Farming Magazine - March, 2012


Beef: Prepare Now for Effective Grazing Management

By Dr. John Comerford

Every beef farmer likes to see grass getting green in the spring. Grass is the benchmark for so many important things to the beef enterprise: nutrition, reproduction and economics. If we wait until we see green grass to start planning a grazing program, we may lose some important opportunities to improve the grass and the grazing season. This month we will examine some basics of grazing management, and next month we will discuss some of the details.

My friend and colleague Dr. Sinclair Mayne in Ireland once provided some insight to grazing we should all remember. The amount of grass that gets into the cow is defined by four things:

1. The grazing time

2. The number of bites per minute

3. The density of the sward (how much grass is in each bite)

4. The tensile strength of the grass (how hard it is to bite it off)

If we remember these four elements of grazing, we can structure an entire management program around them. Our work with grass-fed beef production, for example, revealed a summary that success in that enterprise can best be achieved by having healthy cattle (grazing time and biting rate) that have access to high-quality forage on a daily basis (sward density and tensile strength).

The first step for successful grazing is not when opening the gate. Rather, it is a planning process that will allow us to best match the forage we have with the cattle we wish to feed. The enemies of good pasture management are over and undergrazing, which are the results of poor planning. Basic physiology of pasture plants tells us that plants get their energy from the sun and convert it to cattle feed. The plant uses leaves to capture sunlight, and when there are no leaves on the plants, it uses stored carbohydrates in the root. Overgrazing removes the canopy of leaves and keeps them off so more of the plant energy comes from the roots. This results in poor plant growth, loss of roots and sometimes plant death. That is why an overgrazed pasture is characterized by a very short sod and tall weeds that are less palatable to the cow. Similarly, plant diversity in the sward can be reduced when the canopy of leaves is not removed and some low-growing species are shaded from the sun.

The need for exposure to sunlight by leaves is the basis for rest period for the pasture. Necessary rest period will vary during the grazing season, with as little as 15 days in our region in the spring, and up to 40 to 45 days in midsummer for most of the cool-season grasses we graze in this area. This implies we need more cows per acre in the spring than in the summer. When the number of cows available is fixed, appropriate rest period is attained by harvesting paddocks that will not be grazed. This harvest - before seed heads appear - is essential to maintaining vegetative growth and increased pasture dry matter production for the season. Our research here at Penn State has shown the most effective harvest will be grass silage or plastic-wrapped bales for this early harvest.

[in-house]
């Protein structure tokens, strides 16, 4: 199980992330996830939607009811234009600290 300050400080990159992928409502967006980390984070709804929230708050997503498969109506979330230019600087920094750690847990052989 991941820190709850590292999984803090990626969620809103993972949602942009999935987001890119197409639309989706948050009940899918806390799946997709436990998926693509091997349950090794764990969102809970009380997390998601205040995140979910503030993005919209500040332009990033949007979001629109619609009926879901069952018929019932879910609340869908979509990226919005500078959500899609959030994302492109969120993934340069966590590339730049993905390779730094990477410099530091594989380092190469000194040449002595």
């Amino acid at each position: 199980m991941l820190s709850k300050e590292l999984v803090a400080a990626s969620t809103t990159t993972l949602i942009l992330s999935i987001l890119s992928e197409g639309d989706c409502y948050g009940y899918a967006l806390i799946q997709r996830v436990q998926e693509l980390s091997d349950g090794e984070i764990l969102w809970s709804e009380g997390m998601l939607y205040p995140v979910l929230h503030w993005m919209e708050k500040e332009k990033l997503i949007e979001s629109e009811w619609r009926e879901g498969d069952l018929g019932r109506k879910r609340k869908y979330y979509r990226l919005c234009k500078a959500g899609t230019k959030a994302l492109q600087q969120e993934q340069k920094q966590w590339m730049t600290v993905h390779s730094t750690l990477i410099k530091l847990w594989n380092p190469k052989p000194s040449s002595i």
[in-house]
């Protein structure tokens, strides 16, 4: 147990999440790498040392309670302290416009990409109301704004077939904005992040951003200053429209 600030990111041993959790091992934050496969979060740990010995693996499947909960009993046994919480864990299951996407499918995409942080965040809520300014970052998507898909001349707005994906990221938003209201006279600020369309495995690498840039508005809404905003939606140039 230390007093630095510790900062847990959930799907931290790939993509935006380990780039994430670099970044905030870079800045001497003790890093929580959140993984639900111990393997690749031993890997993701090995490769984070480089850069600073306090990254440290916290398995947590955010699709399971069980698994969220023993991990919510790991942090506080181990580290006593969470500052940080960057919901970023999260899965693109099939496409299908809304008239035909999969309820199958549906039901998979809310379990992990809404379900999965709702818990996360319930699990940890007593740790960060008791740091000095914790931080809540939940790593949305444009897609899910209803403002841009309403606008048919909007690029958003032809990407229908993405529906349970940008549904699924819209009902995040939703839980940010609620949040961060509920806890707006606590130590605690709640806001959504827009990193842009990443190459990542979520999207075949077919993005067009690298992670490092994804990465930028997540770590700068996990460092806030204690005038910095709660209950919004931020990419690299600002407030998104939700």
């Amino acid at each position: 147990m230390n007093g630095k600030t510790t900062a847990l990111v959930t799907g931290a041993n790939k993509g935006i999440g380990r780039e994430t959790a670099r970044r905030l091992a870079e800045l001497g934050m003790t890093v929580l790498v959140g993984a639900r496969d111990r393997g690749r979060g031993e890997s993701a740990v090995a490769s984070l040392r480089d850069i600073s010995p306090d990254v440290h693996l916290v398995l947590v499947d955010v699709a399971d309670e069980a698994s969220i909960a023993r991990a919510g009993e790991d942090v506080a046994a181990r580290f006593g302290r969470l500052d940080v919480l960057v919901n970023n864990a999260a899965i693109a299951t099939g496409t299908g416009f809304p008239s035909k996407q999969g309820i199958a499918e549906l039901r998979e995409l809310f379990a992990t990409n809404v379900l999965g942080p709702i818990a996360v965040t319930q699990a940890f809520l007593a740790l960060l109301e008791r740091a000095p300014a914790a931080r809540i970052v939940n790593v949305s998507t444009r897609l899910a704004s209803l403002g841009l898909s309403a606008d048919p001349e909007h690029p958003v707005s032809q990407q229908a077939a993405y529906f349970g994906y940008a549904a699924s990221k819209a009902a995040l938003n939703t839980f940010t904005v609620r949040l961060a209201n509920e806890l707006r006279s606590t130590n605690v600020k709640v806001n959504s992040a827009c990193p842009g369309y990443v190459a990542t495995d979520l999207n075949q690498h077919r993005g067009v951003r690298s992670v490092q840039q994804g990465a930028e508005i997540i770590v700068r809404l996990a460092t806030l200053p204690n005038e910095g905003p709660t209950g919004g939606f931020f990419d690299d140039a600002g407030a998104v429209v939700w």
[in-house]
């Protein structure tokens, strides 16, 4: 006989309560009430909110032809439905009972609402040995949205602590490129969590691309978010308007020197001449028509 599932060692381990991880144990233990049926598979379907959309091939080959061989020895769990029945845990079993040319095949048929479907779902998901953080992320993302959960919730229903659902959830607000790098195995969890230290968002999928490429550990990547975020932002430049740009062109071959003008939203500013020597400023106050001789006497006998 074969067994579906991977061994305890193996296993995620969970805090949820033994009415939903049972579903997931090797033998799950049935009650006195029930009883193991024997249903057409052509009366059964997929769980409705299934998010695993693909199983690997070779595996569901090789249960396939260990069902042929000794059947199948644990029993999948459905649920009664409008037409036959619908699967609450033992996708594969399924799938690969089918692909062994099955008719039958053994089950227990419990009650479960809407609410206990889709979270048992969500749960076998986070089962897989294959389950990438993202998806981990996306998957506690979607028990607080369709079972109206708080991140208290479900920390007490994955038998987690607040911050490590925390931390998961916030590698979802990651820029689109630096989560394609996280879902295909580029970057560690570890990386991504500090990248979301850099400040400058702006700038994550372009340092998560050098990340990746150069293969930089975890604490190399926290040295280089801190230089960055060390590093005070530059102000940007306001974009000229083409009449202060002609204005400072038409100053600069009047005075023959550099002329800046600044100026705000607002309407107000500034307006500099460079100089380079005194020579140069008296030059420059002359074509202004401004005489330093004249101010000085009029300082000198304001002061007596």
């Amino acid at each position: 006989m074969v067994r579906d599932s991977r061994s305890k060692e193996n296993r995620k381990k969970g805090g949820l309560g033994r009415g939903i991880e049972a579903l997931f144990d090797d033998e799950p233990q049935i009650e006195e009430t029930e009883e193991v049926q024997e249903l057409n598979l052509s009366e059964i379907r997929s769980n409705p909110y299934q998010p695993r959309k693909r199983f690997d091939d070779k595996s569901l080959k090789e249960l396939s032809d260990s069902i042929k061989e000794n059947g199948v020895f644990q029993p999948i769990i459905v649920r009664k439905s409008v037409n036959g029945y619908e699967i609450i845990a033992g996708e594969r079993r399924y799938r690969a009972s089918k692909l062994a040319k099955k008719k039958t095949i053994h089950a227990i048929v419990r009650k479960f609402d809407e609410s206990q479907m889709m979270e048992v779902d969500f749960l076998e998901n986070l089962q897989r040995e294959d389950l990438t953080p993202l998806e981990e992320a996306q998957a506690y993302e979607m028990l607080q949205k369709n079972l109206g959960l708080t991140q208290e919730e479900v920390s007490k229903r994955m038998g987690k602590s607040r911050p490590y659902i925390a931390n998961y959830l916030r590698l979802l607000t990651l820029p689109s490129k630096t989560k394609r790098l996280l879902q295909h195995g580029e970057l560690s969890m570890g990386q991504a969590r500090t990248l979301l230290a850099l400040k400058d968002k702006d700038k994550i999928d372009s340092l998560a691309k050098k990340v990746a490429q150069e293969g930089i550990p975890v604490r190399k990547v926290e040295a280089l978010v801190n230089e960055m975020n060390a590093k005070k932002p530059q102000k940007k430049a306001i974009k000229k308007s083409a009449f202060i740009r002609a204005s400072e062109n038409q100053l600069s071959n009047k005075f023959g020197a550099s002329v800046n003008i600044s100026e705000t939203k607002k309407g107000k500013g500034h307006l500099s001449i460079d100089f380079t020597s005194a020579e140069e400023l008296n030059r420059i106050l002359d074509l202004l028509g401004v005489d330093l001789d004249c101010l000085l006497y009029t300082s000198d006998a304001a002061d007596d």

There is no one answer to how much rest period there should be for any given paddock on any farm at any time of the year. Rainfall, soil type and stocking density require flexibility in any pasture program. Experience may be the best source of information.

Cattle needs for pasture are based almost entirely on animal weight. Bigger cows will eat more because they need more feed to do the same job as a smaller cow. Lactation differences from one cow to another will influence how much pasture a cow will need. The most common way of determining animal needs is by using an animal unit (AU), which is defined by 1,000 pounds of grazing animal. Table 1 is adapted from Williams and Hall (1994) and provides some benchmark AU values.

It should be noted that pasture here is defined as reasonable quality grass that is managed without overgrazing, has a similar availability every day, and has sufficient sward density to meet potential intake. An adjustment in pasture availability would have to be made if these standards are not in place. Research at Penn State (Comerford et al, 2005) indicated there are few times during the year when protein needs of a beef cow would not be met after sampling 14 forages weekly during the grazing season. Energy is the most important nutrient in the pasture for beef cows, and energy values are controlled by plant management. Plant maturity reduces feed energy because more lignin is formed. Thus, management of rest period and preventing over and undergrazing are the keys to feed quality and animal performance in the pasture.

It is estimated that in most cool-season pastures in the Northeast, the amount of feed available is 300 pounds of dry matter per inch of pasture height in a reasonably managed pasture. This is just an average, but creates a starting place for determining how to allocate cows to pastures. Table 2 uses this value to show how much land is needed to meet the needs of a grazing cow. In this case the available pasture is determined by the inches of standing forage available for grazing (750 pounds is pasture grazed between 4.5 and 7 inches of height).

The design of the pasture system to optimize the grazing resource is determined by the rest period and the number of days the paddock is expected to be grazed. The equation is: (the number of days of rest period/the number of days the paddock is grazed) + 1 = the number of paddocks needed. For example, a part-time beef producer who may only rotate cattle every five days in the spring may need only four paddocks, but this producer may need 10 paddocks - and two and a half times as many acres - in midsummer. Therefore, planning is needed to make the pasture work for the entire season.

Dr. John Comerford is associate professor of dairy and animal science at the Pennsylvania State University.